Every great dynasty needs a break to fall in its favour just like New England Patriots. The NFL’s best organization is set to contest on Sunday in its ninth Super Bowl since the Tom Brady-Bill Belichick duo teamed up.
Consistently making it to America’s biggest sports spotlight is down to expert coaching from Belichick and transcendent talent of Brady but even those wouldn’t have been enough to get New England to be dominant had the AFC East not been terrible for 20 years.
The Buffalo Bills, New York Jets and Miami Dolphins have been poor during this period helping New England with a softer schedule compared to guys who play in tougher divisions who are jaded and beat up come the playoffs-Cam Newton and Carolina Panthers. Finding Brady with the 199th pick in the NFL Draft in 2000 was a lucky break. The Tuck Rule too was a lucky break.
Heck Ole Gunnar Solksjaer is getting a full dose of lucky breaks with Neymar’s absence in Man United’s Champions League ties against PSG confirmed.
In the NBA, defending champions Golden State Warriors are on the verge of crowning basketball’s latest dynasty with a third straight title.
The team is already scaring the lives out of competitors by trotting out its five man starting unit of All Star players after DeMarcus Cousins returned from a long Achilles injury lay off.
The Warriors are extremely lucky to be in such an envious position many teams dream to be in but it wouldn’t have worked out this way had Steph Curry been Steph Curry right off the bat in his earlier years in the league. Despite solid production and living up to his lottery pick in the 2009 Draft, Curry was plagued by ankle injuries that prevented him from getting on the court.
As a result, Warriors agreed to a low key $11 million deal per year for the next four seasons after 2012 which ultimately became a bargain since Curry moved past his injury issues and won two Most Valuable Player Award titles. Getting its star player on a cheap contract enabled Warriors management to sign teammates Klay Thompson, Draymond Green and the best player in the last two NBA Finals Series, Kevin Durant.
Golden State got lucky again this past offseason when the league turned its back on Cousins after suffering the career threatening injury to sign him for little over five million dollars. Cousins gives Golden State a new potent paint prowling weapon on offense when the perimeter oriented attack isn’t clicking.
Had DeMarcus not gone down with injury last season, New Orleans Pelicans would have had few headaches heading to this offseason as a Cousins return all but assured the team of getting star man Anthony Davis to pen a five year max contract. However, Pelicans couldn’t commit long term money to Cousins for obvious reasons and the NBA’s budding “Twin Towers” was no more.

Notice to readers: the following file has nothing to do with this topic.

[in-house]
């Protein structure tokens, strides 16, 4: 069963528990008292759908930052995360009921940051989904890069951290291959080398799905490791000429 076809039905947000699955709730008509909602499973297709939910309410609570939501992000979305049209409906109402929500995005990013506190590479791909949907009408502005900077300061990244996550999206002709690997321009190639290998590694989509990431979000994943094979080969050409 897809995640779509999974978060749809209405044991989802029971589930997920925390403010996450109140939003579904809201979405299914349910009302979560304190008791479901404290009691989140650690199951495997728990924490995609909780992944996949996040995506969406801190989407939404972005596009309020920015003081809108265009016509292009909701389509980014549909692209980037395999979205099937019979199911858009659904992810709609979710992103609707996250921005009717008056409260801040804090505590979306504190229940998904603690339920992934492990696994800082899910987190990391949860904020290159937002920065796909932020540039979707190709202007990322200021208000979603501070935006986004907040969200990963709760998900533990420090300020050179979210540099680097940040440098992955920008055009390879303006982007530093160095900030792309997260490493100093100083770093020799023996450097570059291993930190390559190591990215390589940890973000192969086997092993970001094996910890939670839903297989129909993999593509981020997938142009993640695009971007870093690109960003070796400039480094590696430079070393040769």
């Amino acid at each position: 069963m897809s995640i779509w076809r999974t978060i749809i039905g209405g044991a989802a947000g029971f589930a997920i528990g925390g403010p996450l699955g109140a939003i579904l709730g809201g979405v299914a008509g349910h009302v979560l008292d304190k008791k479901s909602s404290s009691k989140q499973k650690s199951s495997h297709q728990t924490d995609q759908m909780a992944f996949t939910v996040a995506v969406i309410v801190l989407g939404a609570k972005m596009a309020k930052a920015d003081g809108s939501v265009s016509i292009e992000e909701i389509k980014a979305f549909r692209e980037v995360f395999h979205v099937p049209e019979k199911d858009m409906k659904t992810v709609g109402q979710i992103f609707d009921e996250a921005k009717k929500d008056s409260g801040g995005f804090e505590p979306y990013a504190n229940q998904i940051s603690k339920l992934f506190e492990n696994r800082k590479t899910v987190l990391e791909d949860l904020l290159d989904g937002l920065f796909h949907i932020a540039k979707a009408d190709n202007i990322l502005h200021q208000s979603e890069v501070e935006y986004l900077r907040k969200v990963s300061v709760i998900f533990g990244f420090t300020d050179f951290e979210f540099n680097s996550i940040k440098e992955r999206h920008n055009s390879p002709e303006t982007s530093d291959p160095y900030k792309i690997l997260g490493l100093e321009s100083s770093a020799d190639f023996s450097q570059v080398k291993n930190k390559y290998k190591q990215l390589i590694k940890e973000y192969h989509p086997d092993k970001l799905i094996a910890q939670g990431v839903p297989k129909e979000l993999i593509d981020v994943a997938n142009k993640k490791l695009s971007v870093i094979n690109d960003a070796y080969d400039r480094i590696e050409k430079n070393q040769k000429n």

On the back of a polarizing season thus far-Pelicans rank third in points scored but rank 25th on defense- New Orleans are 13th in the Western Conference standings and very likely to miss the playoffs. With little room for improvement after a big offseason signing lottery picks Elfrid Payton, Julius Randle and Jahlil Okafor, the Pelicans are going nowhere as a franchise and Davis wants out.
The timing is key considering such a move in the offseason would have brought Boston Celtics to the trade table but announcing his intentions midseason takes Celtics out of the equation due to Kyrie Irving’s contract and Derrick Rose Rule. Such a move would benefit New Orleans since Boston has better assets than Lakers in Jaylen Brown, Gordon Hayward, Terry Rozier, Daniel Theis and first round draft picks. Pelicans could trade Davis to Phoenix Suns out of spite but what good would that do for the club since the likely trade return in TJ Warren, Josh Jackson and Dragan Bender plus draft picks isn’t good enough.
But one has to wonder how good the team’s fortunes would have looked like had Cousins not been injured. He would have formed a dynamic duo with fellow Kentucky University big man Davis for the next half decade as they showed in a season together to make New Orleans a main stay in the playoffs. With Jrue Holiday, New Orleans would have had its “Big Three” to challenge the Western Conference heavy weights and not forgetting Nikola Mirotic’s ability to play the Toni Kukoc role of the bench.
But the New Orleans Pelicans brightest light to NBA relevance is about to fade out just as it did with Chris Paul and there is very little they can do about it.
They don’t have the power to avoid playing in the toughest Division and Conference in the NBA, they don’t have the assets to swing for another big trade to keep them in the battle for playoff spots and they certainly can’t keep their crown jewel Anthony Davis for long. Sometimes, that lucky break is simply evasive.
By Yaw Adjei-Mintah
@YawMintYM on Twitter